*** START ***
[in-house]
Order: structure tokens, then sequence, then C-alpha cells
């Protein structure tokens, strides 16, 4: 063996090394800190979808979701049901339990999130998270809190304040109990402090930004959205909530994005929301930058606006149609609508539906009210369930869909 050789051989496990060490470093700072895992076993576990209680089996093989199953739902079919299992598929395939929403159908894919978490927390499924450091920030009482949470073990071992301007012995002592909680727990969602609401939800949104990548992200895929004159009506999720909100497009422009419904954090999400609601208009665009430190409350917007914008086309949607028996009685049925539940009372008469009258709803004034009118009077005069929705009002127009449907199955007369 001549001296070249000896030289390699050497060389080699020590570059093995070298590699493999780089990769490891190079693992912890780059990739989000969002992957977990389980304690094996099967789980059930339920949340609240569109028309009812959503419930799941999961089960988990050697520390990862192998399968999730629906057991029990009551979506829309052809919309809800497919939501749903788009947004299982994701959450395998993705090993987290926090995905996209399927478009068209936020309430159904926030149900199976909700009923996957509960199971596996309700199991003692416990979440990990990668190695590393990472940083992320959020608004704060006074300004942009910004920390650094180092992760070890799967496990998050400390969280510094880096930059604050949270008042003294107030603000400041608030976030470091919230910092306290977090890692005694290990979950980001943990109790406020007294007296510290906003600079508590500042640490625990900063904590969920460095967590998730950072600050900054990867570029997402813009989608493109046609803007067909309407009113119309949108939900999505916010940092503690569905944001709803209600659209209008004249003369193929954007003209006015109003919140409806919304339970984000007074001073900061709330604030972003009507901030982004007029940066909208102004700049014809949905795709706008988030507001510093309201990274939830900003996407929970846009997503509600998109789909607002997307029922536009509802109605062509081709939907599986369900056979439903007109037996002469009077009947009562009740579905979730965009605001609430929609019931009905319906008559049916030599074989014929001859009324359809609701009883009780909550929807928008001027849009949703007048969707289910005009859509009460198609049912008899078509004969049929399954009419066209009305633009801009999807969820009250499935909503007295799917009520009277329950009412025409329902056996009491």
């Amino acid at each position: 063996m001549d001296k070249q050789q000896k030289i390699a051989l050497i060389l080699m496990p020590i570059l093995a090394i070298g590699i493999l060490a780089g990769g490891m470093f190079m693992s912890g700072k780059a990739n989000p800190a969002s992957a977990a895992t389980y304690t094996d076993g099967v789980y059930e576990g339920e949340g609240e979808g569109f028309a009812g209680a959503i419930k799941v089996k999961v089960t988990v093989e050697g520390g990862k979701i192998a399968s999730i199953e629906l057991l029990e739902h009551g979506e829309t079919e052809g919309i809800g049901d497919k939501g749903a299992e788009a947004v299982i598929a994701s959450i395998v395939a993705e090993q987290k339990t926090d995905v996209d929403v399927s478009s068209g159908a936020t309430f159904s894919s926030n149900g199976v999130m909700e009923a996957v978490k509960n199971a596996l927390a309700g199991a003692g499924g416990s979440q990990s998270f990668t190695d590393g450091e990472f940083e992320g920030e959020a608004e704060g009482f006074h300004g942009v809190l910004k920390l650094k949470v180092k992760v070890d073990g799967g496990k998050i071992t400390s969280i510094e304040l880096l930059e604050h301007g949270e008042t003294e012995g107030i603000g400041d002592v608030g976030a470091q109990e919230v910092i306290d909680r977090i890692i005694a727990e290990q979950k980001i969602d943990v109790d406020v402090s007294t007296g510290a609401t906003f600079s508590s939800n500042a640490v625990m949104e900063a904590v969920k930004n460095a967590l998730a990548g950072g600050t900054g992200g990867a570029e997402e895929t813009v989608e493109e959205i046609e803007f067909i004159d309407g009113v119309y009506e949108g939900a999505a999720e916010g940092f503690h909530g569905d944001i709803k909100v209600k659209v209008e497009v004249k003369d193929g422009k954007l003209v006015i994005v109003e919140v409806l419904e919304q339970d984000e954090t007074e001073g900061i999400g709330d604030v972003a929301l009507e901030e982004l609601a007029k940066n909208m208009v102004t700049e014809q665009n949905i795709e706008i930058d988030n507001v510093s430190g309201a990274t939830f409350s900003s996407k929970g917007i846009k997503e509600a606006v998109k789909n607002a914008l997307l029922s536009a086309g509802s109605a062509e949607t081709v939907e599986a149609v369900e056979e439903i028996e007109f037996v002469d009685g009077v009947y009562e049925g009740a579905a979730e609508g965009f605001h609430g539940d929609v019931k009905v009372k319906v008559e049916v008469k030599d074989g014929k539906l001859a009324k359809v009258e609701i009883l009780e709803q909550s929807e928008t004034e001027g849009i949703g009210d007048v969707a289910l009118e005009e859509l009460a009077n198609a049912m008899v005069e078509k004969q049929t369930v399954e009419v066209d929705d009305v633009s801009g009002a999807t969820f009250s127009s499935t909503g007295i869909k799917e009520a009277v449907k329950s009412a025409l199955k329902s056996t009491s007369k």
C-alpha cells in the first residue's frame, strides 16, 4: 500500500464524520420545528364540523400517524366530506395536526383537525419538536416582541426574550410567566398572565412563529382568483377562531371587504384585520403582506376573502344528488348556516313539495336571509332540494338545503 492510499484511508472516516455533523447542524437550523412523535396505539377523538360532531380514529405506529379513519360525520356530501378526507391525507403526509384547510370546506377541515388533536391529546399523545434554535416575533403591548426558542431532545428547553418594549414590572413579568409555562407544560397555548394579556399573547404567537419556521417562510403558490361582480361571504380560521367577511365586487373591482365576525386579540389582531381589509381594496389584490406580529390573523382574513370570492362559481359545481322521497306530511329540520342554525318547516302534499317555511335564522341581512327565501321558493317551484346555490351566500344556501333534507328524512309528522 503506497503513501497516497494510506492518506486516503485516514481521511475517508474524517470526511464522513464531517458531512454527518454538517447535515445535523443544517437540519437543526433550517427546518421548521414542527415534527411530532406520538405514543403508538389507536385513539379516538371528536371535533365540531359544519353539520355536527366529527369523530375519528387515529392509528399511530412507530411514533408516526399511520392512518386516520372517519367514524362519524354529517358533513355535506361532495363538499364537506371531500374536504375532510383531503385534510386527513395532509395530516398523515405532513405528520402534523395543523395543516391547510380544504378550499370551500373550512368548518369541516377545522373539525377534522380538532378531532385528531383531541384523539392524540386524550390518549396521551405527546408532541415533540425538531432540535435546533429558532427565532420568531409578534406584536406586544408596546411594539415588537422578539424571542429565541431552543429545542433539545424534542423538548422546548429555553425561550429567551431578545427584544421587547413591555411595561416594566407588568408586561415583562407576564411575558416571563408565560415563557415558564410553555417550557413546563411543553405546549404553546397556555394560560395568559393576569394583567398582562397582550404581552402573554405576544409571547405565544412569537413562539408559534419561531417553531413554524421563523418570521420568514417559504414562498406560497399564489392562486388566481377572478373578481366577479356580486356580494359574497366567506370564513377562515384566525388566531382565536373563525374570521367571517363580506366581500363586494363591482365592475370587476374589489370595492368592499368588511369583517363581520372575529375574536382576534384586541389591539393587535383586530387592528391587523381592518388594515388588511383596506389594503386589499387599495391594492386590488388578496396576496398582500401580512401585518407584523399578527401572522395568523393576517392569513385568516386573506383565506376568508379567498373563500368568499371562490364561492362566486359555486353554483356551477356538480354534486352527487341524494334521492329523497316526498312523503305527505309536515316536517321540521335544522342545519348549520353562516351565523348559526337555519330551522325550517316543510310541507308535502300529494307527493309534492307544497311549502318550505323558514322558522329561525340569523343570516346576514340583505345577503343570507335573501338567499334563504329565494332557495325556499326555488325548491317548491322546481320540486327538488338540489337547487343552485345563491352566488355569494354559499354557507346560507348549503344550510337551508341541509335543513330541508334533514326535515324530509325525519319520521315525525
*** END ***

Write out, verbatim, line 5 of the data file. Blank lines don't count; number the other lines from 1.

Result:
C-alpha cells in the first residue's frame, strides 16, 4: 500500500464524520420545528364540523400517524366530506395536526383537525419538536416582541426574550410567566398572565412563529382568483377562531371587504384585520403582506376573502344528488348556516313539495336571509332540494338545503 492510499484511508472516516455533523447542524437550523412523535396505539377523538360532531380514529405506529379513519360525520356530501378526507391525507403526509384547510370546506377541515388533536391529546399523545434554535416575533403591548426558542431532545428547553418594549414590572413579568409555562407544560397555548394579556399573547404567537419556521417562510403558490361582480361571504380560521367577511365586487373591482365576525386579540389582531381589509381594496389584490406580529390573523382574513370570492362559481359545481322521497306530511329540520342554525318547516302534499317555511335564522341581512327565501321558493317551484346555490351566500344556501333534507328524512309528522 503506497503513501497516497494510506492518506486516503485516514481521511475517508474524517470526511464522513464531517458531512454527518454538517447535515445535523443544517437540519437543526433550517427546518421548521414542527415534527411530532406520538405514543403508538389507536385513539379516538371528536371535533365540531359544519353539520355536527366529527369523530375519528387515529392509528399511530412507530411514533408516526399511520392512518386516520372517519367514524362519524354529517358533513355535506361532495363538499364537506371531500374536504375532510383531503385534510386527513395532509395530516398523515405532513405528520402534523395543523395543516391547510380544504378550499370551500373550512368548518369541516377545522373539525377534522380538532378531532385528531383531541384523539392524540386524550390518549396521551405527546408532541415533540425538531432540535435546533429558532427565532420568531409578534406584536406586544408596546411594539415588537422578539424571542429565541431552543429545542433539545424534542423538548422546548429555553425561550429567551431578545427584544421587547413591555411595561416594566407588568408586561415583562407576564411575558416571563408565560415563557415558564410553555417550557413546563411543553405546549404553546397556555394560560395568559393576569394583567398582562397582550404581552402573554405576544409571547405565544412569537413562539408559534419561531417553531413554524421563523418570521420568514417559504414562498406560497399564489392562486388566481377572478373578481366577479356580486356580494359574497366567506370564513377562515384566525388566531382565536373563525374570521367571517363580506366581500363586494363591482365592475370587476374589489370595492368592499368588511369583517363581520372575529375574536382576534384586541389591539393587535383586530387592528391587523381592518388594515388588511383596506389594503386589499387599495391594492386590488388578496396576496398582500401580512401585518407584523399578527401572522395568523393576517392569513385568516386573506383565506376568508379567498373563500368568499371562490364561492362566486359555486353554483356551477356538480354534486352527487341524494334521492329523497316526498312523503305527505309536515316536517321540521335544522342545519348549520353562516351565523348559526337555519330551522325550517316543510310541507308535502300529494307527493309534492307544497311549502318550505323558514322558522329561525340569523343570516346576514340583505345577503343570507335573501338567499334563504329565494332557495325556499326555488325548491317548491322546481320540486327538488338540489337547487343552485345563491352566488355569494354559499354557507346560507348549503344550510337551508341541509335543513330541508334533514326535515324530509325525519319520521315525525